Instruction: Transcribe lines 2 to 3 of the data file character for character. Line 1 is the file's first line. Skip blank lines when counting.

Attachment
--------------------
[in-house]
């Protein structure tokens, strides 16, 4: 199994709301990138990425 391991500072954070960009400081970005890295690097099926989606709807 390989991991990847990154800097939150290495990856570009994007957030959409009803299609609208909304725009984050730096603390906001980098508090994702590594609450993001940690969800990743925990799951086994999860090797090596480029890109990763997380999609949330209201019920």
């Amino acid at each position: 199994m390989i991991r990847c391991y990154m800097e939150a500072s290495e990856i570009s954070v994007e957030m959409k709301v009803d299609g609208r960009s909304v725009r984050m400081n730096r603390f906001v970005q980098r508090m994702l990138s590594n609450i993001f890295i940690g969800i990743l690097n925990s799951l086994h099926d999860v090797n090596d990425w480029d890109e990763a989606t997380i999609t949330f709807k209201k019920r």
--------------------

């Protein structure tokens, strides 16, 4: 199994709301990138990425 391991500072954070960009400081970005890295690097099926989606709807 390989991991990847990154800097939150290495990856570009994007957030959409009803299609609208909304725009984050730096603390906001980098508090994702590594609450993001940690969800990743925990799951086994999860090797090596480029890109990763997380999609949330209201019920």
């Amino acid at each position: 199994m390989i991991r990847c391991y990154m800097e939150a500072s290495e990856i570009s954070v994007e957030m959409k709301v009803d299609g609208r960009s909304v725009r984050m400081n730096r603390f906001v970005q980098r508090m994702l990138s590594n609450i993001f890295i940690g969800i990743l690097n925990s799951l086994h099926d999860v090797n090596d990425w480029d890109e990763a989606t997380i999609t949330f709807k209201k019920r």